The term “disruptor” is being flung far and wide these days, applied to everyone from climate crusader Greta Thunberg to companies reimagining the consumer status quo such as Beyond Meat and Thinx. CBD also makes the disruptor spectrum, at least in the context of the beauty industry according to “The Impact Series: Disrupting Beauty”, a report published by research and content consultancy Prohibition Partners.
The report documents CBD’s popularity in the beauty industry, which is growing by leaps and bounds due to its purported benefits, including being anti-inflammatory, anti-oxidant, antibacterial, antipollution, and having collagen-promoting properties. Testing that substantiates these claims and determines the concentration of CBD necessary to ensure therapeutic value is still in progress, but that is not preventing big names from jumping on the CBD bandwagon. Retailers like Walgreen’s, Walmart, CVS, Ulta, Nordstrom, and Sephora already stock topical CBD beauty products on their shelves.
Prohibition Partners projects that the CBD skincare market sales will reach $959 million by 2024, yet the lack of regulations or industry standards for quality and strength makes CBD skincare a bit of a Wild West into which many investors hesitate to venture. Hemp seed oil has long been a favorite ingredient of companies looking to blend nourishing creams and lotions with “all-natural” cachet, but some producers are now deliberately conflating hemp seed oil with CBD in order to sell products at a higher premium. This sleight of hand is not expected to outlast 2020 as the FDA begins to crack down on such claims and more customers demand a COA (Certificate of Analysis) from an accredited third-party laboratory in order to verify CBD content and potency. As these pieces fall into place, major beauty brands like Estée Lauder and L’Oréal test out the market by featuring hemp seed oil (without CBD) in a few of their products, part of a “wait and see” strategy until CBD catches up with its own hype.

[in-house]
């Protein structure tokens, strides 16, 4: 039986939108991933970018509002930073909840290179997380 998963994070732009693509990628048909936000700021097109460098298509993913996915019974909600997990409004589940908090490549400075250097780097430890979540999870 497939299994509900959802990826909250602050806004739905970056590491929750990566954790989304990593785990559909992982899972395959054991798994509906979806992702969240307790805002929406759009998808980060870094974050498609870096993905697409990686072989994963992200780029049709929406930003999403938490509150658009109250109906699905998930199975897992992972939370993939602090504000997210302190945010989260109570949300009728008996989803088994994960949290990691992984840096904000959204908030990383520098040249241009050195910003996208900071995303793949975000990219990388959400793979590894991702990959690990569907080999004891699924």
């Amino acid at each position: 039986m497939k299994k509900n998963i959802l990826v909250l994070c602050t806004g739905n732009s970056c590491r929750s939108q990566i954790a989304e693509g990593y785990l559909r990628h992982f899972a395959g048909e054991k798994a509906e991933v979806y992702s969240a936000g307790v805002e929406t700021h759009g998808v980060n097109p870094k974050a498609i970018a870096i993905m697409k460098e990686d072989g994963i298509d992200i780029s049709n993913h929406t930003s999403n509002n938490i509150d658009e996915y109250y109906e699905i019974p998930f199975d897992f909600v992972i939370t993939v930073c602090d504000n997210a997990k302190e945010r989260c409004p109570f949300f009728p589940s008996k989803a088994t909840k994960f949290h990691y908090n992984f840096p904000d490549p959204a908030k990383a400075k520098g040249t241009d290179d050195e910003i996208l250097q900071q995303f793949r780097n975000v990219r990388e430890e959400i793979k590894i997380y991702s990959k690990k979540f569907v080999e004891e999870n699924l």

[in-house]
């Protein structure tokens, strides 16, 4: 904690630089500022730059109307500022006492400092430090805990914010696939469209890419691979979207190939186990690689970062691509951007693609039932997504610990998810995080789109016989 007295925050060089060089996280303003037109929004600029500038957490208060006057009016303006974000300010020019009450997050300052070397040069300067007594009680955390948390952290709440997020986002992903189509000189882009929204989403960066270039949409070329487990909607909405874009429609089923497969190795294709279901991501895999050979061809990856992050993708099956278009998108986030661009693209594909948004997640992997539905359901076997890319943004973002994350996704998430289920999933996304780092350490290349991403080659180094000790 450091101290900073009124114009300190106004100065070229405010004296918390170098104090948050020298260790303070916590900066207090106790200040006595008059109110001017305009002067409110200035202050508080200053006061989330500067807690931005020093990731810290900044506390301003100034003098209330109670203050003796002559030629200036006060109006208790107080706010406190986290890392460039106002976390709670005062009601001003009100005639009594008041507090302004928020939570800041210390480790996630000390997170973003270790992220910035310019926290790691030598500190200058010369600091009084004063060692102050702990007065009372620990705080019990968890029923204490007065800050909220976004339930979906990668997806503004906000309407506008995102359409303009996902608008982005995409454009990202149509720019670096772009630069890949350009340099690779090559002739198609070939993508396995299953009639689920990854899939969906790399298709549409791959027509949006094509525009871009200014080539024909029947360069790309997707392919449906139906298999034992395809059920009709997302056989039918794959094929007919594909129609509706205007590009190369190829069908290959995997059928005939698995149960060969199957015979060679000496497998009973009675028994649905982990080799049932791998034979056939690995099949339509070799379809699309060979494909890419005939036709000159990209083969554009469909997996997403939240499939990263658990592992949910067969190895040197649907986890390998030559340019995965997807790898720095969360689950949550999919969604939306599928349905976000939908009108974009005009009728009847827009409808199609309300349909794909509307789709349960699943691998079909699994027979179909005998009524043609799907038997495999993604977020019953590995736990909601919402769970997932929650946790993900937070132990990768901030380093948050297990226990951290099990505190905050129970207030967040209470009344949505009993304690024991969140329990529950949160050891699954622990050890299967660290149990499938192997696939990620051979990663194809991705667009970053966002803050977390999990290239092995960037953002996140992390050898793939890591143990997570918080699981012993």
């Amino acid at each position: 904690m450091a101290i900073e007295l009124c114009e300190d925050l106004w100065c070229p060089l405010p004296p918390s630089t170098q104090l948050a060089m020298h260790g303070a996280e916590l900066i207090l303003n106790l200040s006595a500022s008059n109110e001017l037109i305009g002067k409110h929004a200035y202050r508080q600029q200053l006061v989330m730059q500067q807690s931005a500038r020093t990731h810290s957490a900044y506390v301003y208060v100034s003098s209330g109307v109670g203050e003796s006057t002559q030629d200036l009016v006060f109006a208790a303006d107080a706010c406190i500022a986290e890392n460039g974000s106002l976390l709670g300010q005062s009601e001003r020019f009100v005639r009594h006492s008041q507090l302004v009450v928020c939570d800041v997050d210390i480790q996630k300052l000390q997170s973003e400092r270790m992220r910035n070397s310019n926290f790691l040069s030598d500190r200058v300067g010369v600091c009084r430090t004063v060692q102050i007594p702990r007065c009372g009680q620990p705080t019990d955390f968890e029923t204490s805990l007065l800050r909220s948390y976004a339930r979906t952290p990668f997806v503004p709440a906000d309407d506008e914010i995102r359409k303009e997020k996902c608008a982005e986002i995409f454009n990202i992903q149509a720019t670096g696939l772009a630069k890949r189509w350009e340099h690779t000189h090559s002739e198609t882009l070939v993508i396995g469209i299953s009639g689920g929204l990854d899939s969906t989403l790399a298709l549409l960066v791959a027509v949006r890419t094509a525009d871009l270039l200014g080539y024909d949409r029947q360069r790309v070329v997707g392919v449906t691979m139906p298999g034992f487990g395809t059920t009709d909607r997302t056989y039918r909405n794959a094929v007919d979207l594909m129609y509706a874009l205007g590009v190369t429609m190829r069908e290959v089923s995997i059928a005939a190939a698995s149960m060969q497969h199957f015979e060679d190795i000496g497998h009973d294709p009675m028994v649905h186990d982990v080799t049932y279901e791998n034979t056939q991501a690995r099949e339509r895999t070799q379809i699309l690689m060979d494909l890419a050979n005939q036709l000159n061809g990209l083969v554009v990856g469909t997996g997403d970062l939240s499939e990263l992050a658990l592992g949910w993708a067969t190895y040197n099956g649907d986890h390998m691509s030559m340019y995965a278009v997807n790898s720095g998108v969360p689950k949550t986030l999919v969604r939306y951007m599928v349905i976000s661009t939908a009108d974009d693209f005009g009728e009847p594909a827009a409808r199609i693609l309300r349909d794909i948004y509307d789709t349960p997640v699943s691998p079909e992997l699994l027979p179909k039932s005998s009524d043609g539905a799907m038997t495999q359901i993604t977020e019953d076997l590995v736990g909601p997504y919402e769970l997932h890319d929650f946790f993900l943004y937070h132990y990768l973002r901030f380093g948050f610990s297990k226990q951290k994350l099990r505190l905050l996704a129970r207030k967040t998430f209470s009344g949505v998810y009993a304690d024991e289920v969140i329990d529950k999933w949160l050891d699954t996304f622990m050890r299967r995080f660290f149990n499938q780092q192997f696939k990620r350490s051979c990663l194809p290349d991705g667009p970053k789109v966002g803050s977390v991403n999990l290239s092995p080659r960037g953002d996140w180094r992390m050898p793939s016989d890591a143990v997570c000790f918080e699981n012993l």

Indie brands are the real disruptors in this market, forging ahead with actual CBD products from pillow mists (OTO) to lip gloss (Saint Jane). The need to stand out in an indie market over-saturated with personal care brands puts positive pressure on start-up companies to innovate and distinguish themselves. The new frontier of CBD provides just that opportunity. Indie brands are succeeding by finding novel uses for CBD that present a whole new paradigm for what a beauty product can do. Kana Vita, an indie luxury brand selling “clean”, top-quality beauty unguents formulated in a Swiss lab by “CBD experts with a background in Medical Cannabis”, is a prime example.
With an increased emphasis on purity and consumer education, indie brands like Kana Vita ride a new wave of CBD products, in response to a call from discerning customers demanding more for their money. If Prohibition Partners’ projections for CBD beauty are accurate, this is a model that the larger brands would do well to emulate, when and if they decide to double down on CBD’s future in the beauty industry.